Monday, July 11, 2016


My wife recently purchased one of those vehicles with a "Collision Alert System".  When a vehicle is too close to the front of the car, a red light comes on the dash and there is a beeping tone to "warn you" a collision is imminent.  It also has a "Lane Deviation" feature that beeps at you when you cross over a line along the roadway and your turn signal isn't on--as the vehicle thinks that you may not have noticed that you are leaving your lane.

In the couple of times I've driven the car, that thing has been beeping almost constantly--especially on Interstate 41.  It's not so much that I'm out there tailgating everybody--but rather the on-board computers seem to have a different definition of "safe distance" than pretty much everyone else on the road.  We can be driving with the cruise on at 73-miles an hour and a car switches lanes in front of us to pass another vehicle on the left and all of sudden the car is beeping all over the place and red lights are coming on and yet, there is no greater threat for a collision than there was 10-second before.  Or, we're all alone on the interstate and I slide over the right hand lane and the car is beeping all over the place because my turn signal wasn't activated and that represents a "danger" to the car that is at least a quarter mile behind me in that lane.

Personally, I hate "Collision Alert Systems" and "Automatic Braking Systems" and any other system that "monitors the road to keep you safe".  First, they are unnecessary, because most crashes can be avoided by simply paying attention to what is going on around you.  But in today's "Always on our smartphone or playing with the in-dash internet system or even watching DVD's on a player in our laps" society, we can't pay attention to just one thing at a time.  So we apparently need our cars to monitor what's going on on the road.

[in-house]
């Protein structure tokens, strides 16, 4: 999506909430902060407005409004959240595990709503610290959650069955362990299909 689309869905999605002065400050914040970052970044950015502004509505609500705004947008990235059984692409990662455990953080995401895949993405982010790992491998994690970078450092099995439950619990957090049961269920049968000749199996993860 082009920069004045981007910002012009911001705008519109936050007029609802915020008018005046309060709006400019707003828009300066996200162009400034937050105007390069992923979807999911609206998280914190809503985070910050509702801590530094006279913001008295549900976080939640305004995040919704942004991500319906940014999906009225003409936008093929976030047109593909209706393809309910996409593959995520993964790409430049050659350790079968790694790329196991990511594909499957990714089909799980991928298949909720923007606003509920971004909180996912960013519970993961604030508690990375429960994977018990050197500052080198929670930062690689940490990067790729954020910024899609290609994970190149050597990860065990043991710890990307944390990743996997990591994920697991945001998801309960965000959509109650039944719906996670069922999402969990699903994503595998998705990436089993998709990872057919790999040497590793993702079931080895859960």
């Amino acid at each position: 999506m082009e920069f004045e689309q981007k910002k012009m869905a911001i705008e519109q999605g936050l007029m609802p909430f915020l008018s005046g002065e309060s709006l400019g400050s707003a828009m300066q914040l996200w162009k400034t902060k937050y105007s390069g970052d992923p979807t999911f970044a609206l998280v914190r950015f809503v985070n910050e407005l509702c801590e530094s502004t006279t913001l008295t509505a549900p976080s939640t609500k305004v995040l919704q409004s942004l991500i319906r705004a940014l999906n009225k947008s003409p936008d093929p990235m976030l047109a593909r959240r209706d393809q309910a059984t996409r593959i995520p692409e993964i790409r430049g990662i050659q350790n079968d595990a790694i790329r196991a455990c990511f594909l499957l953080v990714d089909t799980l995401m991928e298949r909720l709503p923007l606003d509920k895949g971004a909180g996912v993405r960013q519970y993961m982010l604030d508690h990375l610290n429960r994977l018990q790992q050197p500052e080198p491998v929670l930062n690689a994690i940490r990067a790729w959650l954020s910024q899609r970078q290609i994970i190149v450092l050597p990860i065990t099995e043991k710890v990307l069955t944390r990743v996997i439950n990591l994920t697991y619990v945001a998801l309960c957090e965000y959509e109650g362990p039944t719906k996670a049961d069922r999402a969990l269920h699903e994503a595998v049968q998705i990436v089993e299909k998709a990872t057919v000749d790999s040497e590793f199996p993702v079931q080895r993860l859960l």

Secondly, these systems become a crutch for drivers.  "The car will let me know when I'm getting too close" or "If I drift out of the lane while checking my Twitter feed, the car will beep and let me know to get back in line".  These systems are in the same vehicle that I have to press the key fob button three times to get the doors to unlock from three feet away when it is stopped in a parking lot--and yet, they are expecting the "alert systems" to work flawlessly while the car is moving at 70-miles an hour and other vehicles are approaching and moving away in a 360-degree sphere.

Rather than stuff more technology into our cars to first distract us--and then warn us when we are distracted--under the guise of being "Smart Vehicles, let's "dumb down" our cars with less technology and turn them back into what they are meant to be: machines to transport us from Point A to Point B quickly, efficiently and out of the elements.  We can call them "Smart Driver Vehicles".

No comments:

Post a Comment